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Tower Hamlets council admits failings over death of Alex Kelly, 15, in care

PUBLISHED: 12:57 06 August 2013 | UPDATED: 12:58 06 August 2013

A catalogue of 11 failings by Tower Hamlets child care services led to a 15-year-old fostered teenager hanging himself, an investigation this week has concluded.

Alex Kelly had been sexually abused as a child, one of a family of four siblings in London’s East End all taken into care because of neglect and emotional abuse, each having a different father.

Later accounts by Alex were that they were living in an unsafe, chaotic and physically deprived environment.

He had been raped over a period of time by a family member which was to haunt him for the rest of his days, the independent Tower Hamlets Safeguarding Children’s Board reveals.

Alex, whose father was African, saw himself as white, being fostered by a white family at Rochester in Kent and growing up in a mainly white environment—but was treated as a young black. His confusion led to disruptive behaviour at school, eventual exclusion, then turning to street crime including theft and assault.

It was while he was being detained at Cookham Wood Youth Offending Institution in Kent that Alex used laces from a pair of trainers to hang himself in January, 2012—just weeks before his release.

But the Safeguarding Board’s case review has identified shortcomings in child care services long before he was detained in the institution, including lack of skills for children who have been sexually abused.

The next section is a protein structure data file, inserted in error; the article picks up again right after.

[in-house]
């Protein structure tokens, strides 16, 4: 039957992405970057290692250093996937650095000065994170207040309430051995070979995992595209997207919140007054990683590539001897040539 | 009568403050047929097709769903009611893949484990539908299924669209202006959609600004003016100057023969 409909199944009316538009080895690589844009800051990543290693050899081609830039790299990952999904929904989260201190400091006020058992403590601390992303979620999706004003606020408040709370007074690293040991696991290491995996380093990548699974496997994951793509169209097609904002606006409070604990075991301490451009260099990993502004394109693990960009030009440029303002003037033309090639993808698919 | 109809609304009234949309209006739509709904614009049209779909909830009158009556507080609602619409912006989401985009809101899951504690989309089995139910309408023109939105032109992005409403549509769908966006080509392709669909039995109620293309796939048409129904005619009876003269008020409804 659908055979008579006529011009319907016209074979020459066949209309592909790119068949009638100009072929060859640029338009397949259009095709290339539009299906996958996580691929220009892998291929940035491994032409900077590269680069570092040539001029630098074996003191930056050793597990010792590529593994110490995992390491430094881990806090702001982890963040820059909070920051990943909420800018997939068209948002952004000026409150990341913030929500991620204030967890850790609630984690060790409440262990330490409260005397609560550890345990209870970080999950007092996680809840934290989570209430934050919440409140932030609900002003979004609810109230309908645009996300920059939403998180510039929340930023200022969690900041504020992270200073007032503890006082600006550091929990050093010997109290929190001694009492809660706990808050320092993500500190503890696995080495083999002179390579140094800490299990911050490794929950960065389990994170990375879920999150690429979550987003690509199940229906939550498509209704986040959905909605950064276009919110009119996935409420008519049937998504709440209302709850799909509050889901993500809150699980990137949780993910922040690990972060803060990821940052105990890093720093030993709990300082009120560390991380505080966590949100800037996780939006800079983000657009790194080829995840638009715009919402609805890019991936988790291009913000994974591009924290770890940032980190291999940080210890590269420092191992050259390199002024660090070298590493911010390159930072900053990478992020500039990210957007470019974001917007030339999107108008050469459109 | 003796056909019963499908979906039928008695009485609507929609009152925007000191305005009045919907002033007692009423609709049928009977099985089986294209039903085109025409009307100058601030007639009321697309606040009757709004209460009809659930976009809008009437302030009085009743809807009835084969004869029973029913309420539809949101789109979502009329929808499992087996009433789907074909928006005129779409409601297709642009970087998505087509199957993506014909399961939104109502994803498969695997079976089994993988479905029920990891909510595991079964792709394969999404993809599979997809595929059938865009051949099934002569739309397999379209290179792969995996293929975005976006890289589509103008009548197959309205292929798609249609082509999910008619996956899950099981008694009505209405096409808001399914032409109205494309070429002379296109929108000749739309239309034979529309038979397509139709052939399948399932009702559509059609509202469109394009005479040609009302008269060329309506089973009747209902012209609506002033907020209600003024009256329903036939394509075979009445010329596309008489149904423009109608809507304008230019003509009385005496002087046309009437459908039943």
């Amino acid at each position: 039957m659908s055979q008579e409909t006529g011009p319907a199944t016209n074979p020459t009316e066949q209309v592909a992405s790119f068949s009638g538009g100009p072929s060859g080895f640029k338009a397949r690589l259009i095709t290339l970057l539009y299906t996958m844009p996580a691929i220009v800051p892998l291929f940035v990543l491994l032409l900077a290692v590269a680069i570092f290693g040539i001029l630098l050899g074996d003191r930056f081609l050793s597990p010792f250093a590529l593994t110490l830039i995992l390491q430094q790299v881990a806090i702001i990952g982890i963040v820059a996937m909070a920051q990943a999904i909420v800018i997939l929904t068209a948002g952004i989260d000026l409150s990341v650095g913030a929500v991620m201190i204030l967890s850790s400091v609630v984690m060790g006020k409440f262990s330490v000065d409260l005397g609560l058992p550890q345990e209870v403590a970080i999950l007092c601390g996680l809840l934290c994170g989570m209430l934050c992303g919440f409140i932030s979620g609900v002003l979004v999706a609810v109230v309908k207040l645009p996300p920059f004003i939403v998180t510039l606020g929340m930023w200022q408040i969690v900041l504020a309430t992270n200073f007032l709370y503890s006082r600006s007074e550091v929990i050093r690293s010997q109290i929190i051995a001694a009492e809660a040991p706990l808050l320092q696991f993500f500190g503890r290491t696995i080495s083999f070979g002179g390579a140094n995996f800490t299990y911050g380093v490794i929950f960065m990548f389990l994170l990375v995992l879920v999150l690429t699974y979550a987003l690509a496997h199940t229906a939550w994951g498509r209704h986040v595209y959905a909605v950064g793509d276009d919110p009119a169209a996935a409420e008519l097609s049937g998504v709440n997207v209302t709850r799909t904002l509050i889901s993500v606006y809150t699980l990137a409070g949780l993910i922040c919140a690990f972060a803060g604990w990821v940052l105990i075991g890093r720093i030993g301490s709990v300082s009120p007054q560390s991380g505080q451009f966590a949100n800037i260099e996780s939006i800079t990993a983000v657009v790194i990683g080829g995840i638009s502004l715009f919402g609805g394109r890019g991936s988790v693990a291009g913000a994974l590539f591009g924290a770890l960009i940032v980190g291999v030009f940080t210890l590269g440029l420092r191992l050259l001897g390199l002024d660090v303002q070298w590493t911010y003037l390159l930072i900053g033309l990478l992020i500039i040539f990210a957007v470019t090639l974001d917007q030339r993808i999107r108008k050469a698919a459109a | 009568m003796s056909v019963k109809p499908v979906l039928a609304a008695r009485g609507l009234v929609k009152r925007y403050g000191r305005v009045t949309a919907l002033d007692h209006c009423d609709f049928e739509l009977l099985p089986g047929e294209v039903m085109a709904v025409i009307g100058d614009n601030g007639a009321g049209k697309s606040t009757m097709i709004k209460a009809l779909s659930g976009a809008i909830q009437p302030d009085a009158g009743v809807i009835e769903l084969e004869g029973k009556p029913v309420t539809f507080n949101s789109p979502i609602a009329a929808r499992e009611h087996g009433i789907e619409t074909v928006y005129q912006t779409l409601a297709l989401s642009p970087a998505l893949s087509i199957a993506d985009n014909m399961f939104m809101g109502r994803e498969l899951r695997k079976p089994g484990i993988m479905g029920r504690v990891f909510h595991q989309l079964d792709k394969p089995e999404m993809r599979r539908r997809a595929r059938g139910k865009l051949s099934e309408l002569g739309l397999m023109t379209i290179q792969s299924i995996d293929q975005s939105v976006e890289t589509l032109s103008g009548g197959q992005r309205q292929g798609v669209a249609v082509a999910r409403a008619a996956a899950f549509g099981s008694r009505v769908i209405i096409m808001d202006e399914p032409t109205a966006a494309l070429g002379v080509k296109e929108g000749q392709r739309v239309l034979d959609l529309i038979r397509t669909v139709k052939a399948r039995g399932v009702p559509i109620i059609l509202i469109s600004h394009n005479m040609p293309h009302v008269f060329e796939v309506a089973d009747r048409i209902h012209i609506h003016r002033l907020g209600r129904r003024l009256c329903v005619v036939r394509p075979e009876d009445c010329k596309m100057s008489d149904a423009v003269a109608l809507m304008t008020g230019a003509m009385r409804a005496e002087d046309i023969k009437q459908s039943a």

Tower Hamlets failed to coordinate an effective response to Alex’s educational problems, it said.

No-one from the local authority was monitoring his welfare during the time he was detained—which the report says “was entirely unacceptable.”

Alex’s mother and father were not told of his exclusion from school. His father only learned of his detention after several weeks.

Tower Hamlets Education, Social Care and Wellbeing this week admitted its mistakes.

Its interim director Anne Canning said: “We apologise unreservedly for mistakes we made in his care and support.

“This young man had an exceptionally traumatic early childhood which included sexual abuse and neglect.”

Alex took “a disproportionate view of his race.”

She added: “He wanted to be white, but he couldn’t understand why he was put in care.

“He was confused and distressed—he had a right to be, with his early life experience.”

The shortcomings reflected the inexperience of Alex’s allocated social worker and lack of monitoring.

Alex had no effective education after 14 and ended up in youth custody in October, 2011, to serve five months.

But he began to withdraw, had self-harmed by cutting himself and had threatened to ‘string up’—prison slang for hanging himself.

He blocked the observation panel in his cell door, forcing prison officers to enter to make sure he wasn’t harming himself and increasing their monitoring to five observations an hour.

But that left a window of opportunity of 12 minutes—enough for Alex to take his young life, just weeks before his release.

His body was found slumped across the floor behind the door with a ligature made from long trainer laces tied round his neck, pushed through two small holes in his locker.

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